Throughout life one thing that will constantly be encountered, constantly questioned, and often constantly hated, are requirements. In order to succeed whether it be in schooling, one's job, or overall life requirements are obviously, required. Is it right to force the completion these things? Does a man need to study English in college to be an architect? Without doing these often times useless acts, failure is eminent. Complaining and requirements have been synonymous since the very dawn of time. Is there such a thing as specialty? Or perhaps a man must pursue being equally talented at all things. In a world of specialists why must the educational system mandate that students must take specific courses? Modern day required collegiate level studies are neither enjoyable nor beneficial, yet a way to impose the view of the administration. .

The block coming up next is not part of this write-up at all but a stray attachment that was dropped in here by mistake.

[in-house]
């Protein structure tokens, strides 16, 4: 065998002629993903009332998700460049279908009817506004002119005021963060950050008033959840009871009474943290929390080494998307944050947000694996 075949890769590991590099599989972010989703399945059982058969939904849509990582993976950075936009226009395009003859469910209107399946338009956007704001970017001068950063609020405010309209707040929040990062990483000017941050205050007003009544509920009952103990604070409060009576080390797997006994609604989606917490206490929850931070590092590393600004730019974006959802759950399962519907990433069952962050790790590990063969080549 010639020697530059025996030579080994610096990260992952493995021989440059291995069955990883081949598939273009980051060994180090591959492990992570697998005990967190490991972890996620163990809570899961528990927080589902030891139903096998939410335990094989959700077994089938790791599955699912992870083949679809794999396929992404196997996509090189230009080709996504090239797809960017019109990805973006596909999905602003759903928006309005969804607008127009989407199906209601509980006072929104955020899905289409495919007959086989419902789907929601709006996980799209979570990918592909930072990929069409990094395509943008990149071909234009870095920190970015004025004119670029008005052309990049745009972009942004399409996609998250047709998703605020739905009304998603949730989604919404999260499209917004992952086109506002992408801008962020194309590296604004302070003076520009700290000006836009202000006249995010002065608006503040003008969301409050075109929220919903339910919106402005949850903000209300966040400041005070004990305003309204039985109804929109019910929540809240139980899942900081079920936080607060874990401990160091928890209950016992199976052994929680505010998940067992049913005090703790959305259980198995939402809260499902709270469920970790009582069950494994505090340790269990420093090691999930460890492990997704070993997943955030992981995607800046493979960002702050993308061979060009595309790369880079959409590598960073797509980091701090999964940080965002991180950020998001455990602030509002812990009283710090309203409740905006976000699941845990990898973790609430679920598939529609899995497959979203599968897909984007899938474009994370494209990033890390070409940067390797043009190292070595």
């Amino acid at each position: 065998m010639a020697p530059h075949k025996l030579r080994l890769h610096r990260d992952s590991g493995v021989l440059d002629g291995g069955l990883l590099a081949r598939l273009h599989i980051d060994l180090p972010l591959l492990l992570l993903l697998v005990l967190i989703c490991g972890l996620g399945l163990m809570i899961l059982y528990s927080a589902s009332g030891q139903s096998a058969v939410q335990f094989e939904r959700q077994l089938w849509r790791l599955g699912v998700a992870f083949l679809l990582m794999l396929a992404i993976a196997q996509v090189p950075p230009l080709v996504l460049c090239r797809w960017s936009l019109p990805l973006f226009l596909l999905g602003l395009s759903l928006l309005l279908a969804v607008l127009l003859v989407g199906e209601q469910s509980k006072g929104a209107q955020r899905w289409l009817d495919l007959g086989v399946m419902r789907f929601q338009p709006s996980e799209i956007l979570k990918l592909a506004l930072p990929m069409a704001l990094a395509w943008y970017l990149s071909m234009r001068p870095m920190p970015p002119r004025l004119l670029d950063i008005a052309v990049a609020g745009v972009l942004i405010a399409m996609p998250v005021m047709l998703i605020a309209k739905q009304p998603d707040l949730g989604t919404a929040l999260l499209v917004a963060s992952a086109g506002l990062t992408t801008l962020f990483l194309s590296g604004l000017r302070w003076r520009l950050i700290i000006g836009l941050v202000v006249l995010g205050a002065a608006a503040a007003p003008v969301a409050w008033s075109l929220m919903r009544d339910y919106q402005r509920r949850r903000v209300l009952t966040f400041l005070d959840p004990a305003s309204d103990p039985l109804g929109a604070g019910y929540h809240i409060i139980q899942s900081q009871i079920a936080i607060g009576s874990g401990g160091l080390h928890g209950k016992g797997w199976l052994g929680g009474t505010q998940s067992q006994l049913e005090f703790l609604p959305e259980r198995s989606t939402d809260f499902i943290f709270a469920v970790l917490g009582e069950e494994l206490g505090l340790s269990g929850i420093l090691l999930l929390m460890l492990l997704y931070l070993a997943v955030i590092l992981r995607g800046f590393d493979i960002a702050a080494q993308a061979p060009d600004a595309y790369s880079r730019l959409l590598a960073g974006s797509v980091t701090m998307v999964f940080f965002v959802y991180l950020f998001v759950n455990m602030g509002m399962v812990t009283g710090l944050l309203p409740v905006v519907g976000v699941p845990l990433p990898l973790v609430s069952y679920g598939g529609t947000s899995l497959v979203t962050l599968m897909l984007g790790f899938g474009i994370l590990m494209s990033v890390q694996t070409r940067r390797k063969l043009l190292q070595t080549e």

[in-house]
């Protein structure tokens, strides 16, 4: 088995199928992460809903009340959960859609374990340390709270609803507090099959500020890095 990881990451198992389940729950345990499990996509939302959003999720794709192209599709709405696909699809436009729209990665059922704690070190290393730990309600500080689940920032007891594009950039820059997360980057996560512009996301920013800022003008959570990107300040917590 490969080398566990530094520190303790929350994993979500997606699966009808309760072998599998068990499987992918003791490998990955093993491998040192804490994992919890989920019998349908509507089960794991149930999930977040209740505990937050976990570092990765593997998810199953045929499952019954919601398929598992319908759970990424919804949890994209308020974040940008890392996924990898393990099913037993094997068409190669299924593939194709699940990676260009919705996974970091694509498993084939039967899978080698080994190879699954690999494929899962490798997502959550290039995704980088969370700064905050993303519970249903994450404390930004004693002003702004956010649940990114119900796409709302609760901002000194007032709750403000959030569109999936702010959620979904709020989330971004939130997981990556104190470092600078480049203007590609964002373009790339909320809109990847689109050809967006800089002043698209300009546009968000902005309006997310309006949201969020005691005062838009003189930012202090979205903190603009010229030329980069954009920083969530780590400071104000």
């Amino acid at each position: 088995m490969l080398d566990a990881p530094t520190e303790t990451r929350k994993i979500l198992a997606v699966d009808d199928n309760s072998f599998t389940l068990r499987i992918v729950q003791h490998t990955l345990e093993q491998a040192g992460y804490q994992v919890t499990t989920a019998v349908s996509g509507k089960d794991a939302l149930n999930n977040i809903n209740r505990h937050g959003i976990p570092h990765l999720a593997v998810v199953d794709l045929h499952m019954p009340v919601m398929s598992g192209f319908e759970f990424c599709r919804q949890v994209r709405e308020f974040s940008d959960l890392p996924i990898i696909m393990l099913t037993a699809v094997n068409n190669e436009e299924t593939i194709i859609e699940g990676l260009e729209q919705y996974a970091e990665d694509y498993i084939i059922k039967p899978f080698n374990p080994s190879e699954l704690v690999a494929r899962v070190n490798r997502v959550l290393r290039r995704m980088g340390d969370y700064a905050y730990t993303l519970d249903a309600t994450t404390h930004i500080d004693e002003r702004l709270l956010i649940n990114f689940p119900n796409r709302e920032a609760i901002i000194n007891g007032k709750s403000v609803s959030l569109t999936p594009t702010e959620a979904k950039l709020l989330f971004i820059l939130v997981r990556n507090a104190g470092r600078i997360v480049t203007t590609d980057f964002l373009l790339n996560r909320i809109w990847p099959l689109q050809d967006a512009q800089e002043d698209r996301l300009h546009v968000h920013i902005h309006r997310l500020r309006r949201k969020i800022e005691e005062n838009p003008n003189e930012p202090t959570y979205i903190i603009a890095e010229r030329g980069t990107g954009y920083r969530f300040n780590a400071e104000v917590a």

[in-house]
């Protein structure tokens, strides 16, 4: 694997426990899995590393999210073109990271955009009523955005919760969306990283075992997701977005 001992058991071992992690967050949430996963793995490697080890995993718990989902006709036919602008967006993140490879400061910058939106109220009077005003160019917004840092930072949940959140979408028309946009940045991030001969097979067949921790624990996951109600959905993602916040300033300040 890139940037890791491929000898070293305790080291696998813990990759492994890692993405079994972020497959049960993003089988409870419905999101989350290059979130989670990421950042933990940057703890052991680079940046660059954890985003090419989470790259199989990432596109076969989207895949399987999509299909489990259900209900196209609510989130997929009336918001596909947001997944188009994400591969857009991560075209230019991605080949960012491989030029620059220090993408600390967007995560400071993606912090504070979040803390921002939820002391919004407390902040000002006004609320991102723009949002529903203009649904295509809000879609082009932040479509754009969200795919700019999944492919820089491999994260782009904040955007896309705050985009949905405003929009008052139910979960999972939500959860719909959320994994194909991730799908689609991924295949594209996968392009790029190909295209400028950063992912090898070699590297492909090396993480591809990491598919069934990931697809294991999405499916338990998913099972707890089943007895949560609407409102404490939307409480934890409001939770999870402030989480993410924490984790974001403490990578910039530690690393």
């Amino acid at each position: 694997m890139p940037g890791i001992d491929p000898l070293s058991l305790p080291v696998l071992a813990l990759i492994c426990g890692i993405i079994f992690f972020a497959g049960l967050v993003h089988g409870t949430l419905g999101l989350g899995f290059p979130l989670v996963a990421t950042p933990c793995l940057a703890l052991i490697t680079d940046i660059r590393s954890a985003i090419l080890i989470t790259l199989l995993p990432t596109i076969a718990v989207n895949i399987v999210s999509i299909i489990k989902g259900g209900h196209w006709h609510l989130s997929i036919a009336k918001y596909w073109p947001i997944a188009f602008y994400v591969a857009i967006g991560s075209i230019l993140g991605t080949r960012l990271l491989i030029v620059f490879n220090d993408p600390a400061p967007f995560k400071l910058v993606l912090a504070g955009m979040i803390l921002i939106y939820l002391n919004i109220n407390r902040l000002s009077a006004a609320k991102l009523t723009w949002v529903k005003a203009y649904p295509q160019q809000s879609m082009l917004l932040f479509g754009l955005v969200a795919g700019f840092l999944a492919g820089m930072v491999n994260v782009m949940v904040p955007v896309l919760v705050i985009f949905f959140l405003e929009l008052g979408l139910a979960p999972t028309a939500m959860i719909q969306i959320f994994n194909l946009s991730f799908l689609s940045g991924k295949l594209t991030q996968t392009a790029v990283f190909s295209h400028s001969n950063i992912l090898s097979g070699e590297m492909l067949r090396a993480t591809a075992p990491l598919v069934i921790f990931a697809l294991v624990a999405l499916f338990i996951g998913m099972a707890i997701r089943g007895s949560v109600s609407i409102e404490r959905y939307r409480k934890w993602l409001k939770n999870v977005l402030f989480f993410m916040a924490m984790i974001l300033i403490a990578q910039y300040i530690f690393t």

Required courses are by no means needed. In James Thurber's piece University Days it is required to take classes that were irrelative to his greater goal. For example, it was necessary for Thurber to take a swimming class. Only if Thurber wanted to participate in a decathlon or the Olympics would this be of any good to him. Obviously he was there to study writing and literature, so why must he study such absurdities?.
Not only are these courses not needed, but they"re useless. Schools will argue that the objective of these lessons is to endorse a society that is well rounded. In a society of specialists, being well rounded won't attract success. Life, after schooling, is all about success. .
Mandatory courses are not only useless, but they lack enjoyment. Thurber shows how bitter he is over such required classes in University Days. Botany, for Thurber is unbelievably difficult. Being the only student who is unable to see things in the microscope, the professor often becomes enraged. Thurber tries his hardest despite the professor's fury, but undoubtedly his self-esteem lacks.